It is this value of different perspectives that draws the artist to collaboration. The RA tutors who opened up the art world to him through vocalising opportunity, made a positive impression on Leroy Smith. The artist values outsider input, acknowledging that a different perspective can germinate interesting results. This was seen within the collaborative exhibition of experimental work ‘Suspended Sentences’, inspired by the poetry of Simon Armitage. Leroy Smith explained that, although he enjoys Armitage’s poetry, it was Mark Spray who drove forth the idea, being intensely inspired by the poet. He elucidated that it was useful and creative to have someone else’s process inform his own. This reasoning is behind the involvement of Sasha Craddock in the curation of ‘Force Majeure’. Having taken Craddock on as a long-term mentor, he values her choices, understanding that her decisions offer a more expansive view of what the work does within the space. It cuts through the artist’s needs and attachments to specific pieces, and allows for a bigger picture to be presented.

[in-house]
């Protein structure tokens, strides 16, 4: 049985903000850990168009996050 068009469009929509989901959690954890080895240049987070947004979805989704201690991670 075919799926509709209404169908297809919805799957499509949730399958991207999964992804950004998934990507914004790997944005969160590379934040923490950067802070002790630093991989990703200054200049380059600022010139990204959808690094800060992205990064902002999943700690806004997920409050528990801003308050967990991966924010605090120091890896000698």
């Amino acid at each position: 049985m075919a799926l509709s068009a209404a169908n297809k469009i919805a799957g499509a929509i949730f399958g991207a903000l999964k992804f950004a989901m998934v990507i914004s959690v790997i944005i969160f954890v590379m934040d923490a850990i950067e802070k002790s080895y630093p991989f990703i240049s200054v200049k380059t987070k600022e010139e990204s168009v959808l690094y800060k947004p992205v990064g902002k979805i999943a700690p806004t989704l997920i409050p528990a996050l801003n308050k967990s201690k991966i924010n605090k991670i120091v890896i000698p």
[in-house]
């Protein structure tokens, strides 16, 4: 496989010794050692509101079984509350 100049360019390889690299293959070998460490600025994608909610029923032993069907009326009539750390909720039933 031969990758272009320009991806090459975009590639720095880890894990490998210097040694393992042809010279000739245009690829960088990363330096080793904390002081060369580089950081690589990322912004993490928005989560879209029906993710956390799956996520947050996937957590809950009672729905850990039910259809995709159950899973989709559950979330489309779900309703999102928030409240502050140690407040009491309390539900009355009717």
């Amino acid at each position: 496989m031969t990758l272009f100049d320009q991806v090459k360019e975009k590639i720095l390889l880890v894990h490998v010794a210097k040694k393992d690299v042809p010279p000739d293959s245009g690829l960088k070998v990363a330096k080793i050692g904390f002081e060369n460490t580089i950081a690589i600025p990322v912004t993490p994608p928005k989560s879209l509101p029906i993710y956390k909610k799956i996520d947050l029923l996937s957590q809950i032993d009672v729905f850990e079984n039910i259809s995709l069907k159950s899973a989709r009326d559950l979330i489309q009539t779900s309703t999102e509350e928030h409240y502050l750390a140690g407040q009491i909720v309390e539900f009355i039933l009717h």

His interest in collaboration with young artists has become part of his practise. As Leroy Smith has an interest in faux-naive or ‘outsider’ art, as a point of contrast with more carefully constructed work, young people’s responses to new processes energise him as an artist. With younger artists, there is an emphasis on the immediate in the way the paint is laid down, he suggests, ‘you can approach work from an academic and technique-oriented point of view but it is so refreshing and exciting to see a young artists reaction to something they have never done before.’ Leroy Smith enlisted his son to co-paint some of his work for ‘Force Majeure’, for this very reason. As an artist, he is interested by father/ children relationships, so it was important to have this physically represented within his work. He became inspired by the direct nature of his son’s painting and the confident, unexpected results it produced. This collaboration extends his works duality. Having his son contribute to his work brought in an element out of his control, an extension of the abstract and chaotic parts of his work; although he allows and enjoys his son’s more peppy style, the artist is still very prescriptive about colour and positioning, which similarly an extension of his work’s more considered, figurative elements.